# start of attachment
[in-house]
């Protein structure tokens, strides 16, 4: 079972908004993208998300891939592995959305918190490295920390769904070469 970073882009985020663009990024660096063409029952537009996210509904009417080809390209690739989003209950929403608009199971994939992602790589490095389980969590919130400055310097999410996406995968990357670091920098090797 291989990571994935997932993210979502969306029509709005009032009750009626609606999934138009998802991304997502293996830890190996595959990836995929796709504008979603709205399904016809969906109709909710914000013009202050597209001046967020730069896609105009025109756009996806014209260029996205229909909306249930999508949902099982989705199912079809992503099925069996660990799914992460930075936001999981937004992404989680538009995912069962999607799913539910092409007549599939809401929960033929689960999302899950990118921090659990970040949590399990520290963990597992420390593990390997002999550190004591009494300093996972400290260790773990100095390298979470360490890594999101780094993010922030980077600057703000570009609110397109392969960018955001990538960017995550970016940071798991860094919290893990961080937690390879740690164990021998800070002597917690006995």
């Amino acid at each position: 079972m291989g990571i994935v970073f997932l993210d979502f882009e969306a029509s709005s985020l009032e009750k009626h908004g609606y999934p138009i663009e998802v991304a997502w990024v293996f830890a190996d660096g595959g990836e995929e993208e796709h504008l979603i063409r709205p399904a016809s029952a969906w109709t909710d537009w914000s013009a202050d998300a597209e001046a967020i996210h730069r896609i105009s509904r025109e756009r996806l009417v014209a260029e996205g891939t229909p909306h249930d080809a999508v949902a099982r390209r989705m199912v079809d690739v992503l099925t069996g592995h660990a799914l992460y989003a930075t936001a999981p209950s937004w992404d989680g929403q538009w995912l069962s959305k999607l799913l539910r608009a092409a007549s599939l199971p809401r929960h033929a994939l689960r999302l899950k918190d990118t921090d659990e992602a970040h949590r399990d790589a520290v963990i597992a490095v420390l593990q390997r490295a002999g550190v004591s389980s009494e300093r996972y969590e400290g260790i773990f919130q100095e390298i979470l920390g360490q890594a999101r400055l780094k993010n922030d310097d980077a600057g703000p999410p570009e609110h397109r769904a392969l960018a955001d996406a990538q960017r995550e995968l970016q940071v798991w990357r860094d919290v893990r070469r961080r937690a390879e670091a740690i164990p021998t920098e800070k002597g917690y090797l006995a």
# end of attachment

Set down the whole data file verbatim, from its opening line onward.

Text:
[in-house]
């Protein structure tokens, strides 16, 4: 079972908004993208998300891939592995959305918190490295920390769904070469 970073882009985020663009990024660096063409029952537009996210509904009417080809390209690739989003209950929403608009199971994939992602790589490095389980969590919130400055310097999410996406995968990357670091920098090797 291989990571994935997932993210979502969306029509709005009032009750009626609606999934138009998802991304997502293996830890190996595959990836995929796709504008979603709205399904016809969906109709909710914000013009202050597209001046967020730069896609105009025109756009996806014209260029996205229909909306249930999508949902099982989705199912079809992503099925069996660990799914992460930075936001999981937004992404989680538009995912069962999607799913539910092409007549599939809401929960033929689960999302899950990118921090659990970040949590399990520290963990597992420390593990390997002999550190004591009494300093996972400290260790773990100095390298979470360490890594999101780094993010922030980077600057703000570009609110397109392969960018955001990538960017995550970016940071798991860094919290893990961080937690390879740690164990021998800070002597917690006995």
């Amino acid at each position: 079972m291989g990571i994935v970073f997932l993210d979502f882009e969306a029509s709005s985020l009032e009750k009626h908004g609606y999934p138009i663009e998802v991304a997502w990024v293996f830890a190996d660096g595959g990836e995929e993208e796709h504008l979603i063409r709205p399904a016809s029952a969906w109709t909710d537009w914000s013009a202050d998300a597209e001046a967020i996210h730069r896609i105009s509904r025109e756009r996806l009417v014209a260029e996205g891939t229909p909306h249930d080809a999508v949902a099982r390209r989705m199912v079809d690739v992503l099925t069996g592995h660990a799914l992460y989003a930075t936001a999981p209950s937004w992404d989680g929403q538009w995912l069962s959305k999607l799913l539910r608009a092409a007549s599939l199971p809401r929960h033929a994939l689960r999302l899950k918190d990118t921090d659990e992602a970040h949590r399990d790589a520290v963990i597992a490095v420390l593990q390997r490295a002999g550190v004591s389980s009494e300093r996972y969590e400290g260790i773990f919130q100095e390298i979470l920390g360490q890594a999101r400055l780094k993010n922030d310097d980077a600057g703000p999410p570009e609110h397109r769904a392969l960018a955001d996406a990538q960017r995550e995968l970016q940071v798991w990357r860094d919290v893990r070469r961080r937690a390879e670091a740690i164990p021998t920098e800070k002597g917690y090797l006995a």